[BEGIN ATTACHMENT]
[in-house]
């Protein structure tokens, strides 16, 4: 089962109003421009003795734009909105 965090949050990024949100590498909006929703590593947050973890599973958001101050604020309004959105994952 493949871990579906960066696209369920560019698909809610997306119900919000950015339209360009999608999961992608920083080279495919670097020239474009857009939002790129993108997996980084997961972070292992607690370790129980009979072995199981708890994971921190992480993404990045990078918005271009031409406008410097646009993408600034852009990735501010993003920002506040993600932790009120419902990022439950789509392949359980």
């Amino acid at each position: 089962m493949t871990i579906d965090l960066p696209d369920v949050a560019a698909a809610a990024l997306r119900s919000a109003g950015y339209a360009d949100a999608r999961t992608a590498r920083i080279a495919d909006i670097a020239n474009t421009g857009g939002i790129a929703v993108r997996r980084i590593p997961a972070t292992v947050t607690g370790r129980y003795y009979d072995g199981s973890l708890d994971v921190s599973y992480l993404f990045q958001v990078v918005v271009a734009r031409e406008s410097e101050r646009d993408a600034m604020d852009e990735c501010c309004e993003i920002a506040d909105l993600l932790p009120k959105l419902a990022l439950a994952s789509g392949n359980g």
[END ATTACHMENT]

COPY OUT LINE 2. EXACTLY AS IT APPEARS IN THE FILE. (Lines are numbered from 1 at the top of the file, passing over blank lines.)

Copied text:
């Protein structure tokens, strides 16, 4: 089962109003421009003795734009909105 965090949050990024949100590498909006929703590593947050973890599973958001101050604020309004959105994952 493949871990579906960066696209369920560019698909809610997306119900919000950015339209360009999608999961992608920083080279495919670097020239474009857009939002790129993108997996980084997961972070292992607690370790129980009979072995199981708890994971921190992480993404990045990078918005271009031409406008410097646009993408600034852009990735501010993003920002506040993600932790009120419902990022439950789509392949359980």